The Corinthian Maid

Grade Level: 5–8

Students will be introduced to the Greco-Roman myth of Dibutades and the creation of the first relief sculpture by critically analyzing Joseph Wright’s painting The Corinthian Maid. They will then mimic the artistic process presented in this myth by drawing an outline of their classmate to use as the basis for the own relief sculpture in clay.


Joseph Wright
British, 1734–1797
The Corinthian Maid, 1782–1784
oil on canvas, 106.3 x 130.8 cm (41 7/8 x 51 1/2 in.)
National Gallery of Art, Paul Mellon Collection


NAEA Standards

1-B Students intentionally take advantage of the qualities and characteristics of art media, techniques, and processes to enhance communication of their experiences and ideas.
2-C Students select and use the qualities of structures and functions of art to improve communication of their ideas.
3-A Students integrate visual, spatial, and temporal concepts with content to communicate intended meaning in their artworks.
5-B Students analyze contemporary and historic meanings in specific artworks through cultural and aesthetic inquiry.

Curriculum Connections

  • Language Arts
  • History/Social Studies


  • Smart Board or computer with ability to project slideshow  and demo video
  • Paper large enough to draw life-size outline of a student
  • Pencil
  • Slab of clay (approximately 5” x 7” and about 2” deep)

Warm-up Questions

What is this woman doing in this painting? What do you think will happen next?


Dibutades was the daughter of a potter in ancient Corinth, a city in Greece whose wares first helped to establish the fame of Greek pottery. Hoping to keep a record of her boyfriend, who was departing the city, Dibutades traced the outline of his shadow on a wall while he slept. Her father filled in this silhouette with clay and fired it in his kiln. It became the first relief sculpture.

The figure of the youth is modeled after a sleeping Endymion that Joseph Wright of Derby, England, had drawn from a relief in Rome. He spent nearly two years there, recording ancient monuments and sculpture in his sketchbooks. The sparse furnishings, garments, and even the woman’s hairstyle are all based on archaeological evidence. The figures are arranged with a carefully measured rhythm along a narrow stage, as in a frieze or vase painting. A master of artificial illumination, Wright concealed a hanging lamp behind the curtain, suggesting the source of the beams that cast the youth’s shadow.

The painting was commissioned by Josiah Wedgwood, a pioneer of pottery manufacturing in England. His pottery copied the shapes of ancient vessels as well as their decoration, borrowing motifs from ancient glass, cameos, and relief carvings. Wedgwood’s fired clay vessels, decorated with low reliefs, can be seen as the descendents of Dibutades’ first relief sculpture.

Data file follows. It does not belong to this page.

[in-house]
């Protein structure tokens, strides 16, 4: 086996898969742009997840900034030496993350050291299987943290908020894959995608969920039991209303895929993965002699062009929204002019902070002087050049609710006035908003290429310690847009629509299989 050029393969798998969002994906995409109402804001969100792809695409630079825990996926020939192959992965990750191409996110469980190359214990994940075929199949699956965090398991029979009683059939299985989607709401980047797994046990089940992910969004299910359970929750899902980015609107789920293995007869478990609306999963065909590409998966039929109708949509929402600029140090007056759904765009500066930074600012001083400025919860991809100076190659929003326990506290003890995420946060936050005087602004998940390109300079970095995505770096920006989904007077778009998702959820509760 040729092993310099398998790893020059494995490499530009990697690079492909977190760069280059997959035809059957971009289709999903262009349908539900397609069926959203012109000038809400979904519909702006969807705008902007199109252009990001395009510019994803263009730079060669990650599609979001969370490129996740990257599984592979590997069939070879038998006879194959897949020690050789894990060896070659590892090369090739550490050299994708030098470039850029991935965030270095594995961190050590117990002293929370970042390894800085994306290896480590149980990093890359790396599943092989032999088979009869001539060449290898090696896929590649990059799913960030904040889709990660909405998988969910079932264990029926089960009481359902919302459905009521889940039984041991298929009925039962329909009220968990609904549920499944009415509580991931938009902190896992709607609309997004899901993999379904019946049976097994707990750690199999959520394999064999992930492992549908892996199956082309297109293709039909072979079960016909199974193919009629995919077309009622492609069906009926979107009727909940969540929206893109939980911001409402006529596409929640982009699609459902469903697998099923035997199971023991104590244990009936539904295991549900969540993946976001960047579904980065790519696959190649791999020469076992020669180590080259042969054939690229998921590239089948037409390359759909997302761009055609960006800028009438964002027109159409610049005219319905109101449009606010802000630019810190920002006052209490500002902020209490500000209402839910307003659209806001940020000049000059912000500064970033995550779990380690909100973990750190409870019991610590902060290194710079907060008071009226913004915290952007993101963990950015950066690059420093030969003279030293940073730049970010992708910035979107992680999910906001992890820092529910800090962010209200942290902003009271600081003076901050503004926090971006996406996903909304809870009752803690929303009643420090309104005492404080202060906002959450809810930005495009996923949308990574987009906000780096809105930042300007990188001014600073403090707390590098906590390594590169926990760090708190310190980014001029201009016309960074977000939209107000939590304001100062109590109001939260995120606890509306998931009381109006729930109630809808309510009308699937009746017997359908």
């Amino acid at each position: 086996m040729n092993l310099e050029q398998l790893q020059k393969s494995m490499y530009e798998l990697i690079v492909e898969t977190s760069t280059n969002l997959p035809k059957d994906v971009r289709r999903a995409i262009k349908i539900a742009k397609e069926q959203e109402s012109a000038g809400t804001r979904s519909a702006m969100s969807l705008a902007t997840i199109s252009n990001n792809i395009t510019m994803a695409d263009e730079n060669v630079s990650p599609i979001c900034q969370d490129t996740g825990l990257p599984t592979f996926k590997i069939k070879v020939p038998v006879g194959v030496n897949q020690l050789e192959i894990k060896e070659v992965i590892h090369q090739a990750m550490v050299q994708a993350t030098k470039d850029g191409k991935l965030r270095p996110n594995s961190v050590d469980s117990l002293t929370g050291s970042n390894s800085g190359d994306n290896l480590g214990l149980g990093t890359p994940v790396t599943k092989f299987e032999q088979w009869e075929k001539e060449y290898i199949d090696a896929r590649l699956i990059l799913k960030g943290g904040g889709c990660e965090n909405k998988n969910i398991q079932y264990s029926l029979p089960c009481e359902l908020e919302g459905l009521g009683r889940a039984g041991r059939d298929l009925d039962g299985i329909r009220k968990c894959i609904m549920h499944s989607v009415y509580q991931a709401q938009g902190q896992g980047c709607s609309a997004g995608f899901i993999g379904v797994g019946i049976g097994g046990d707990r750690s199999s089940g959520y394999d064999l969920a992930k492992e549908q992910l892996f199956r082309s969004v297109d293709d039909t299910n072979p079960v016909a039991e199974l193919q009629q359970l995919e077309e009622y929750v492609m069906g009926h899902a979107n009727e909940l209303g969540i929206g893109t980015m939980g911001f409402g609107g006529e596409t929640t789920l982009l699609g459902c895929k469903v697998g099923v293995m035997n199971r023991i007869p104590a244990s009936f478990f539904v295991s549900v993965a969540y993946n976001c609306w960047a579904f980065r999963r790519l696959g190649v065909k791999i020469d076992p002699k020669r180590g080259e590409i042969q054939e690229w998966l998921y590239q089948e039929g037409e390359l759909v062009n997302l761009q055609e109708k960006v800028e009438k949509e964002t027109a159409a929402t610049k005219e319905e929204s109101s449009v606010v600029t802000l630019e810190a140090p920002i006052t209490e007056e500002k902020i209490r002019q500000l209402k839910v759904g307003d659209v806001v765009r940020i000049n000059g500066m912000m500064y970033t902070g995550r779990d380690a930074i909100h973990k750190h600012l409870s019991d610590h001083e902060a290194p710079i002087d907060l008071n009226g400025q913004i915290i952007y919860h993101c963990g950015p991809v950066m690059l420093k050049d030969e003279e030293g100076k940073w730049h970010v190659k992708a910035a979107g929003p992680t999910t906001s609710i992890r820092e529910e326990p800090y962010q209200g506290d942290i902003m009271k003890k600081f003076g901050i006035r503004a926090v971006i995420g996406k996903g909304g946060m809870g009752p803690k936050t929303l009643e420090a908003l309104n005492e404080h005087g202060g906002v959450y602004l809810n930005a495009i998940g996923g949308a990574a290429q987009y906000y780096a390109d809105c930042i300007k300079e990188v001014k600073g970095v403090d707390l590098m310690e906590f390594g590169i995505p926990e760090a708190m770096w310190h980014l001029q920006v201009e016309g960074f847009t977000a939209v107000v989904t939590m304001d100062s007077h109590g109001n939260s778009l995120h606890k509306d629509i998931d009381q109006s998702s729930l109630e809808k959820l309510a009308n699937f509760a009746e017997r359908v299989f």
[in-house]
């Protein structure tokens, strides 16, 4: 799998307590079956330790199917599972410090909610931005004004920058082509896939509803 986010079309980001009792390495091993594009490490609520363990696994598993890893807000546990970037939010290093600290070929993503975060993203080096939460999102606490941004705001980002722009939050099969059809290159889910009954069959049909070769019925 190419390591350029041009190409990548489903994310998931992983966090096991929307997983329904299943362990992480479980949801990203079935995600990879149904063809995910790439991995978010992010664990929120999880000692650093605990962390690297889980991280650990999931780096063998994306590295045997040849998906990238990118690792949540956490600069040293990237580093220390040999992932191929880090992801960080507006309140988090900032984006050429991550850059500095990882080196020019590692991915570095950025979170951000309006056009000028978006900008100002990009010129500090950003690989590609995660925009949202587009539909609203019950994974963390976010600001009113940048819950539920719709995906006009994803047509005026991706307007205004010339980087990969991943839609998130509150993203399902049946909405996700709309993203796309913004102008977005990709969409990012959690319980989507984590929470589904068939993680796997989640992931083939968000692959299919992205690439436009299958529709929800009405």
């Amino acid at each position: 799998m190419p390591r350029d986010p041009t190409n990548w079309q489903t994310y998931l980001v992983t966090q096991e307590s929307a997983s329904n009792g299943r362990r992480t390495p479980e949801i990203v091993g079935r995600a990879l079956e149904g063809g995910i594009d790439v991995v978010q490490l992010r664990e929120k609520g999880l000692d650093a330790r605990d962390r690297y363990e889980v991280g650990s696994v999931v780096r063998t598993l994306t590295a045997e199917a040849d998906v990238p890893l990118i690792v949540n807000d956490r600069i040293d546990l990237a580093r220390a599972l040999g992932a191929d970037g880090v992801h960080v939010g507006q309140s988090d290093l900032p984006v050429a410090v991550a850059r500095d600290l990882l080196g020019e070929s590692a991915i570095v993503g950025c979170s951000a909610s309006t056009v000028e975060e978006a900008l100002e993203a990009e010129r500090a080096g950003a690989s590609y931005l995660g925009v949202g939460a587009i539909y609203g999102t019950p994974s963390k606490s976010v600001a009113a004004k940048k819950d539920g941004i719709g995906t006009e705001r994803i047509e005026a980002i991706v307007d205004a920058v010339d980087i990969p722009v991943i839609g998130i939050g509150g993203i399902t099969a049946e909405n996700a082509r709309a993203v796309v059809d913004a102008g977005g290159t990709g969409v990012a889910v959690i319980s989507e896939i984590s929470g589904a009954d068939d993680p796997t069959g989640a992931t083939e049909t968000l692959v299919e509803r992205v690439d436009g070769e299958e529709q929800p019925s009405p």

Guided Practice

  • What moment of the story has Wright depicted? (When Dibutades draws the outline of her boyfriend on a wall.) What will happen next? How do you think the boyfriend felt when he awoke and saw that a relief of him had been made?
  • How does the artist use light and shadow to focus your attention on the action? (Highlights on the face of the youth and on Dibutades as she draws help to bring the two figures out of the dark background.) Where does this light come from? (Behind the curtain.)
  • The origin of what art form is explained by this story? (Relief sculpture.) On what objects do you see relief sculptures everyday? (On coins, the profiles of the presidents are raised reliefs.)
  • In this and many other representations of the same story, the young man is shown with a dog. Dogs are often used as symbols of faithfulness. Why might Wright have included a dog in this painting? After all, the dog isn’t doing much but sleeping.


Like Dibutades, students will pair up with a partner to create outlines of each other in preparation of sculpting a relief:

  1. Each student will get in a different pose—one they wish to be remembered in—against a large sheet of paper.
  2. Using a pencil, the other student will trace their outline onto the paper. Then students will switch spots so each student has an outline of their partner.
  3. Before students create their relief sculpture using this outline as their guide, present the slideshow "Relief Sculpture at the National Gallery of Art" below.
  4. Next, view the short time-lapse video by sculptor, Jammie Williams as he demonstrates additive and subtractive processes in clay to create a low relief sculpture of a female figure.
  5. Then, working from their pencil outline, students will create a relief in clay of their partner’s features and clothing. Note: This should not be the same size as their initial sketch, rather, each student should carve into a slap of clay approximately 5” x 7” and about 2” deep.

Slideshow: Relief Sculpture at the National Gallery of Art


Dibutades wished to remember her boyfriend’s likeness in clay. Imagine someone you cared for was leaving, what about him/her would you want to remember the most? his/her looks? his/her personality? What are some character traits of a good friend? honesty? faithfulness? respect?

Related Resources

View a short time-lapse video demonstrating low-relief sculpture in clay

Test your knowledge of gods and goddesses by playing the matching game "Ancient Arcade"

Borrow the teaching packet Art&

Download or borrow the teaching packet Classical Mythology in European Art


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